New Study Shows Possible Correlation Between Opioid Prescriptions and Kickbacks
A recent study conducted by CNN and researchers at Harvard University have found a correlation between opioid prescriptions and payments made to doctors, despite that it is illegal for physicians to receive payments in return for prescribing any forms of medication. Here the medical malpractice attorneys at The Law offices of Peter G. Angelos discuss the details of the study.
According to the Maryland Department of Health, there were 1,501 opioid-related deaths in Maryland between January and September of last year. The state has seen the number of opioid related deaths increase significantly in recent years, partly due to the ease in which the prescription medications can be acquired. A study carried out by CNN and researchers at Harvard University found that doctors who prescribed opioids were far more likely to receive some form of payment from a representative of the manufacturer—and the more opioids a doctor prescribed, the more money they would receive.
Statistical data from the study mentioned above showed that in 2014 and 2015, opioid manufacturers paid large sums of money to hundreds of doctors across the country for speaking and consulting services. The study even suggested that thousands of doctors were paid over $25,000 during that time. Physicians who prescribed significantly large amounts of the drugs were the most likely to get paid.
Researchers examined two federal databases, one which tracks payments by drug companies to doctors, and the other which tracks prescriptions that doctors write to Medicare patients. The analysis showed that during 2014 and 2015 more than 811,000 doctors wrote prescriptions to Medicare patients. Of those, nearly half wrote at least one prescription for opioids. Fifty-four percent of the doctors that did write at least one prescription—more than 200,000 doctors—received a payment from one of the pharmaceutical companies that manufacture the drugs.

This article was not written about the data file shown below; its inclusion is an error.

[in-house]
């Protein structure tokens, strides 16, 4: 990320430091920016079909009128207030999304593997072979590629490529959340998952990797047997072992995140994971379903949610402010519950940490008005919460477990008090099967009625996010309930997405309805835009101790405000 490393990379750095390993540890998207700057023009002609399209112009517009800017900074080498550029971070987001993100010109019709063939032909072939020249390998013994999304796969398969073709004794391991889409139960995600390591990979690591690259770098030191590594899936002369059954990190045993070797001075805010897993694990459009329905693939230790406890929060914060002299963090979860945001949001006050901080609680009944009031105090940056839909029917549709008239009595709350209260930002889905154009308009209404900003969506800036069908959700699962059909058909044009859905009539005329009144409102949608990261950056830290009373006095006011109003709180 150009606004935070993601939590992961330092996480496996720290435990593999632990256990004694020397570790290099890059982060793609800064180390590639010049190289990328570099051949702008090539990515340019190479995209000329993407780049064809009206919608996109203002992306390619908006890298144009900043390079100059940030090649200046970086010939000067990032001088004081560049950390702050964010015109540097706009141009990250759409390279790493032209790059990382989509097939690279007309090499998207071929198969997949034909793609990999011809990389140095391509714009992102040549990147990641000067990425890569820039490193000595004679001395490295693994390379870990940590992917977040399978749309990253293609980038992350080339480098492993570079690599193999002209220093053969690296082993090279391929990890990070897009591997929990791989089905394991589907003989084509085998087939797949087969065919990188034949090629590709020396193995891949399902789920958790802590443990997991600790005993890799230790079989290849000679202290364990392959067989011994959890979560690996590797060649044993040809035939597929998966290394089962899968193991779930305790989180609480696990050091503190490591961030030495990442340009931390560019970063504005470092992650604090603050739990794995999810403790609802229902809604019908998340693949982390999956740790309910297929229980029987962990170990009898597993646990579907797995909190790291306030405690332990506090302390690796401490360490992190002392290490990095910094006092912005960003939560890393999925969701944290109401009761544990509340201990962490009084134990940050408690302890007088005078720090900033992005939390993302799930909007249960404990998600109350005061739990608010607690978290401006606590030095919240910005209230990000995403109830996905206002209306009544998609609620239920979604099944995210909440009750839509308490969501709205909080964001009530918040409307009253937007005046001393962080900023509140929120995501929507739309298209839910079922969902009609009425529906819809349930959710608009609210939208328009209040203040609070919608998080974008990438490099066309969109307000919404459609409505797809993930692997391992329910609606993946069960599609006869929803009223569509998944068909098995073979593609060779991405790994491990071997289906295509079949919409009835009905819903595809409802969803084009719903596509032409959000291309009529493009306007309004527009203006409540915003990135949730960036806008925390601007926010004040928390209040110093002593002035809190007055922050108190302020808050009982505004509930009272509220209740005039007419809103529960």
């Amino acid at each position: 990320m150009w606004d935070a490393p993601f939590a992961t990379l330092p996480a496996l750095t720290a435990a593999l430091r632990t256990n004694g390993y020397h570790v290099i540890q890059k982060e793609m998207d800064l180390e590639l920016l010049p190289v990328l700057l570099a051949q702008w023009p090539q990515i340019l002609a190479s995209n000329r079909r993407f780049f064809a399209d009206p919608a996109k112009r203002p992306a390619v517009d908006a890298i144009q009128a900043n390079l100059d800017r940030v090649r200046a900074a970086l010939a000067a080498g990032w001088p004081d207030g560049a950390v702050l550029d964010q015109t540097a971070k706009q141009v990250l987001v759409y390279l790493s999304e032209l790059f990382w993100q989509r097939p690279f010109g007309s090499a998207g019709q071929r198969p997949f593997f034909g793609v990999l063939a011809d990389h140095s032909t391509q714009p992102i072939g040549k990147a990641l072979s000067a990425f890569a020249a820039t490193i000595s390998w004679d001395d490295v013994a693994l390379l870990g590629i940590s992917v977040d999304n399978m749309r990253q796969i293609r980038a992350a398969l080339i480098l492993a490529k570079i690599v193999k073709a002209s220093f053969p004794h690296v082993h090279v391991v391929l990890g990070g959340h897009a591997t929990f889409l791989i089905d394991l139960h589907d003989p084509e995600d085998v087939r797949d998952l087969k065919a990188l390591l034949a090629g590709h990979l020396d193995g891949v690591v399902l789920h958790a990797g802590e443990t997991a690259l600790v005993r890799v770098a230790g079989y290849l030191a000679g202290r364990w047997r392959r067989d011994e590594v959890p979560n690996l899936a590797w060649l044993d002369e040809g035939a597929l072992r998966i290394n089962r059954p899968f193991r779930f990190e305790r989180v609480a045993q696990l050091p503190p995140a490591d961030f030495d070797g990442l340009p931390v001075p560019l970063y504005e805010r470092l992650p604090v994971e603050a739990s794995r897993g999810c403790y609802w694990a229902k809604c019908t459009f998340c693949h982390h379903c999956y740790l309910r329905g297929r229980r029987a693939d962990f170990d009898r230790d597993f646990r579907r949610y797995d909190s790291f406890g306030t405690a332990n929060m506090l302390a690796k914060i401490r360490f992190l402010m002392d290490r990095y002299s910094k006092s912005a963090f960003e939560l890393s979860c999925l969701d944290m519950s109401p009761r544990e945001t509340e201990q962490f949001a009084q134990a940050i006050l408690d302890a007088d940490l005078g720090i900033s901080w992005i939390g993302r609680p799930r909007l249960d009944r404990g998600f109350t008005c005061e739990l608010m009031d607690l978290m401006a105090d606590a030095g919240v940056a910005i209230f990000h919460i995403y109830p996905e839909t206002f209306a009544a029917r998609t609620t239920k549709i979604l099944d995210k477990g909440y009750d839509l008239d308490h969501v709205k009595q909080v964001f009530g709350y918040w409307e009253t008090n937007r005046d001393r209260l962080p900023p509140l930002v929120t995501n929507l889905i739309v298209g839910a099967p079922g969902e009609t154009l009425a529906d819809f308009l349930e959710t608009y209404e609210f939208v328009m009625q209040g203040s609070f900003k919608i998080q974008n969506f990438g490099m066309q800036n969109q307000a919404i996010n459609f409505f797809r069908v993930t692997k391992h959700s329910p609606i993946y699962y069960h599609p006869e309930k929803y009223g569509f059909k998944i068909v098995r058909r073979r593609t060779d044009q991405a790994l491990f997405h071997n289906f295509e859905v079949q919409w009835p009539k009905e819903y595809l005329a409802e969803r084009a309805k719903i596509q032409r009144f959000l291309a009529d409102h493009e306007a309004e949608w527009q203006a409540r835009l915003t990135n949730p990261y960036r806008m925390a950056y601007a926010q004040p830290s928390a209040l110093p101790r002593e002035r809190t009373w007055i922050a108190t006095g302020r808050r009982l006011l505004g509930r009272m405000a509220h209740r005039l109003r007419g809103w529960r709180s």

Further, 72% of doctors in the top 25th percentile of opioid prescribers received payment, while the biggest prescribers–95 percent of the top 10th percentile–were paid directly by opioid manufacturers. Although the analysis does not explicitly state that doctors are paid directly by manufactures to prescribe opioids, the correlation between doctors who prescribe opiates and those who received payment is very powerful.
Conflict of Interest
It is illegal for doctors to prescribe drugs in exchange for kickback payments. However, paying doctors for speaking, consulting and other services is permitted under the law. The practice has long been a controversial one, often defended by claims that it is a way for professionals to share important information and experiences with one another, and the product providers that serve the healthcare industry.
The practice is not unique to opioids: drug companies pay doctors billions of dollars for various services each year. In 2015 approximately 48% of US physicians were reported to have received a total of $2.4 billion in industry related payments. This data is particularly concerning, as it suggests there is growing influence on the healthcare industry from marketers and manufacturers who stand to benefit directly from products that have the potential to endanger consumers. This puts the interests of patients, and the practice of medicine, in jeopardy.
Consult your Healthcare Provider
Although prescription opioids such as oxycodone, hydrocodone and morphine, among others, are designed to help with pain management and suffering, they have potentially serious risks including addiction, heart attack, stroke and death. It is important to consult your physician about all the risks of using such medication, and about any possible alternatives prior to accepting a prescription.
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